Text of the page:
Last June, after having spent years in total commitment to my job / activity / work / passion / career, we finally managed to get some rest and go on holiday.
We chose Sicily as our destination.
We had a narrow budget and not so many days – I had to posticipate my dream tour of Sicily once again – so we planned a relaxed week of sun and beach, cannoli and slushes, on the south of Ragusa.
In that state of laziest grace, I was browsing events and festivals, when a title tickled my curiosity:
paleogastronomic walk in Scicli’s old town.
(Yeah, I was already planning to talk about it here, though Pepe was still an undefined project and no one knew when, where, why, who, what and how).
What inspired me at that moment was their attention to communication, besides all the very interesting events and activities they create: tasting itineraries, culinary events… I needed to know more.
We headed to Scicli the very same night.
Now, I’ll be skate over the fact that, every single time we went to Sicily, everybody told us to go seeing things miles and miles far away and no one ever told us how beautiful Scicli is.
Baroque in all its glory. Clean. Beautiful. Beautiful. Really.
Unfortunately the light was already low and, this time, we didn’t have the chance to stay there long enough to come back to Scicli another day at the right hour, to enjoy the architecture, the atmosphere and to snap some pretty picture. Surely we will, next time.
So, in this perfect baroque frame, we head to the Satra restaurant, where Enrico, our host and promoter of the event, together with Dr. Marco Blanco, archaeologist, are already entertaining the dozens of people who joined the occasion.
And we find out that we had to make a reservation.
Totally ashamed, I ask if it might be possible to follow the event, without participating at the joyful tasting of all the delicious delicacies prepared by the Satra’s chefs, just walking through the city’s monuments, listening to the narrations of Dr. Blanco about origins and evolutions of Sicilian and Italian culinary culture.
Enrico, very nicely, welcome us and he even manage to let us taste many of the deliciousnesses offered during the walk.
With my phone in one hand, to note things down, and a portion of caponata in the other one, I sink in the culinary history told by Dr. Blanco, while I already plan to come back next day at Satra for dinner.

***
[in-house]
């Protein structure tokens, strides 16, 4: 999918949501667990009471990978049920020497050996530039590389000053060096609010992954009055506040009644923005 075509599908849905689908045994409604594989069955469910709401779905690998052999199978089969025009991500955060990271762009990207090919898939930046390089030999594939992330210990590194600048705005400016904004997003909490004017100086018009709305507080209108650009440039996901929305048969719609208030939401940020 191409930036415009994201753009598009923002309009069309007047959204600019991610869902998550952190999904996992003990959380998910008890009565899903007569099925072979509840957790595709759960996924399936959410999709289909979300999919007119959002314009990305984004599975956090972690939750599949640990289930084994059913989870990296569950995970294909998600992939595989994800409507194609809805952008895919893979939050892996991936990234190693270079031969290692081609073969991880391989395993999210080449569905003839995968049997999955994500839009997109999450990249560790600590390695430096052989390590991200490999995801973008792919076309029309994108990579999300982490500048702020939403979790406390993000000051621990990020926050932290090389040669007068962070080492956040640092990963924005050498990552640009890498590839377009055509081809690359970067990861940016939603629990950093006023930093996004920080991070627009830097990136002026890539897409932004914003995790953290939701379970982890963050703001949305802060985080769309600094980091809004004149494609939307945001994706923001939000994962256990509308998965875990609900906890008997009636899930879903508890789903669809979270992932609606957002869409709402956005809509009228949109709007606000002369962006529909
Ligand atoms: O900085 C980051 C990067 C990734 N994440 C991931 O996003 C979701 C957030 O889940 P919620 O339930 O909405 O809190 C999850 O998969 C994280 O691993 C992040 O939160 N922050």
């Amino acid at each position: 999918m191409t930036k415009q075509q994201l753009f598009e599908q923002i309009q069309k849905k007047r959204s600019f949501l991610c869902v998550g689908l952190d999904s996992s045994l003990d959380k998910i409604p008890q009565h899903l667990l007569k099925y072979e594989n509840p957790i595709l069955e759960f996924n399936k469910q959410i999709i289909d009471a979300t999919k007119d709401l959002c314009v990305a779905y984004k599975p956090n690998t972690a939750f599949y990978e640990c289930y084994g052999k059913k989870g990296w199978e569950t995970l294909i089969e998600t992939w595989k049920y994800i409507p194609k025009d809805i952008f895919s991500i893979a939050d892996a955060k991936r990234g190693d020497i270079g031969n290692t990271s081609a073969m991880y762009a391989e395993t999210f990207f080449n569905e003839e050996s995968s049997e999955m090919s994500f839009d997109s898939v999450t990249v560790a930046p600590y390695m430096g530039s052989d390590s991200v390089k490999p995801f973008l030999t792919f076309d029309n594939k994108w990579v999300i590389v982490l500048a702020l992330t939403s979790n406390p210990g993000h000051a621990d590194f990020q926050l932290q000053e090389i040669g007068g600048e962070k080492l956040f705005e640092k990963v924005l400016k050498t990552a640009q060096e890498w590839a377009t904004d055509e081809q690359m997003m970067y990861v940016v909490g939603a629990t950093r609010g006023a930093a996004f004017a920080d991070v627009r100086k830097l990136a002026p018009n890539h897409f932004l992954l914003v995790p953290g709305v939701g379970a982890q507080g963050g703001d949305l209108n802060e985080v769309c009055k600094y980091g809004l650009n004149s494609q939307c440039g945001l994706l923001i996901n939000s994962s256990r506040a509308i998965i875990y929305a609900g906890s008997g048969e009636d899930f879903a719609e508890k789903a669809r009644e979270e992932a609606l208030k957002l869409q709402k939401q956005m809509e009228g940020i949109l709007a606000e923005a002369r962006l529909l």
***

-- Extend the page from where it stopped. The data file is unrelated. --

During the walk, tasting batter fried veggies (the so called ground fishes), caponatas, eggplants’ parmigiana – did you know that it’s called eggplants’ parmigiana, from the cut of the eggplants, and not parmesan eggplants? – I recall the lessons from my history teachers: they always said that Sicily had always been dominated by different populations – Dr. Blanco calls Sicily a Population Caponata, which is almost like the Melting Pot concept for USA – and we obviously find out that all of that also influenced the culinary habits of the island inhabitants.
Greek tradition left in Sicily olive oil, grilled and roasted food; Romans took focaccia bread and farinatas, besides Caturro, which became then the typical Sicilian polenta.
Arabs came and spread the taste for sweet and sour and new ingredients like rice, cous cous and eggplants.
To Norman’s dominations you can link stuffed meat, but Spaniards are the ones who developed the perfect conjugation between french baroque cuisine and the more strong needs of sicilian middle-class palates.
While in the fields, lower class families committed themselves to get a better taste, e.g. by frying, the excellent fruits of the ground, in the cloisters the second borns of noble families were nourished with sweets and sugar, giving very interesting cues for the creation of the traditional patisserie of Sicily: chocolate, bianco mangiare, testa di turco, cannoli, ice-cream, slushes… and all the delicacies that I warmly suggest you to taste if you come to Sicily.
Obviously, seen the great experience of the event and intrigued by the exposition atelier in the center of Scicli, where there was also, that night, an artistic exhibition, we wanted to go visiting also the farm where Russino’s family produces their Aromi (spices). we found a multitude of plants and spicy grass and mediterranean greenery, an incredible bio diversity. But most of all, the flavors: if you’re in Sicily, you absolutely have to go there and smell those flavors.